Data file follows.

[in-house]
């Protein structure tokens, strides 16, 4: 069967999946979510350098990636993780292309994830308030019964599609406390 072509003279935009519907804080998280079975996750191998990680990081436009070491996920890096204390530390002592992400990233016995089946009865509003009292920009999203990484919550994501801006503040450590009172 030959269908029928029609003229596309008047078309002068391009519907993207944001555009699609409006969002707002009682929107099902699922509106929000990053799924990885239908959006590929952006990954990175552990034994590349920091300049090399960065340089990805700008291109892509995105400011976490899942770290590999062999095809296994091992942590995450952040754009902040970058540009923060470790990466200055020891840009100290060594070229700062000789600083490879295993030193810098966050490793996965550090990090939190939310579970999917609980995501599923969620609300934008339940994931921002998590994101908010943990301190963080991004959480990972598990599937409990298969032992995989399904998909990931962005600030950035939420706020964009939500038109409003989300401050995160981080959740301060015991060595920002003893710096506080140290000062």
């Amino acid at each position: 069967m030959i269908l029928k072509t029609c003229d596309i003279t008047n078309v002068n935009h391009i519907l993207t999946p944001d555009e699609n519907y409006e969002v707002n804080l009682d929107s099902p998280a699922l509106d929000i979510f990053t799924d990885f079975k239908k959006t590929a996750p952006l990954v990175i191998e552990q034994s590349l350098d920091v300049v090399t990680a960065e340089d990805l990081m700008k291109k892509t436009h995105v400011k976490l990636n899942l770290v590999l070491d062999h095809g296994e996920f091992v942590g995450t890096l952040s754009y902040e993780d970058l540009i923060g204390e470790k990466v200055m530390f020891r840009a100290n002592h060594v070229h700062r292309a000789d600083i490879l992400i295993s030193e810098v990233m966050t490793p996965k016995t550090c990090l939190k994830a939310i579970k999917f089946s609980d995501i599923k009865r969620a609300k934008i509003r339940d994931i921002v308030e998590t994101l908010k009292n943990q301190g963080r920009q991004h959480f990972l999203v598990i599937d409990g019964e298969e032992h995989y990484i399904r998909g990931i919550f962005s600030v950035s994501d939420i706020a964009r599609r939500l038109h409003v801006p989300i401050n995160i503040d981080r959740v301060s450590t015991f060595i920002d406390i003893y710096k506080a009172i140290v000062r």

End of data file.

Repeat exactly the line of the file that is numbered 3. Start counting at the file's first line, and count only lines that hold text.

């Amino acid at each position: 069967m030959i269908l029928k072509t029609c003229d596309i003279t008047n078309v002068n935009h391009i519907l993207t999946p944001d555009e699609n519907y409006e969002v707002n804080l009682d929107s099902p998280a699922l509106d929000i979510f990053t799924d990885f079975k239908k959006t590929a996750p952006l990954v990175i191998e552990q034994s590349l350098d920091v300049v090399t990680a960065e340089d990805l990081m700008k291109k892509t436009h995105v400011k976490l990636n899942l770290v590999l070491d062999h095809g296994e996920f091992v942590g995450t890096l952040s754009y902040e993780d970058l540009i923060g204390e470790k990466v200055m530390f020891r840009a100290n002592h060594v070229h700062r292309a000789d600083i490879l992400i295993s030193e810098v990233m966050t490793p996965k016995t550090c990090l939190k994830a939310i579970k999917f089946s609980d995501i599923k009865r969620a609300k934008i509003r339940d994931i921002v308030e998590t994101l908010k009292n943990q301190g963080r920009q991004h959480f990972l999203v598990i599937d409990g019964e298969e032992h995989y990484i399904r998909g990931i919550f962005s600030v950035s994501d939420i706020a964009r599609r939500l038109h409003v801006p989300i401050n995160i503040d981080r959740v301060s450590t015991f060595i920002d406390i003893y710096k506080a009172i140290v000062r």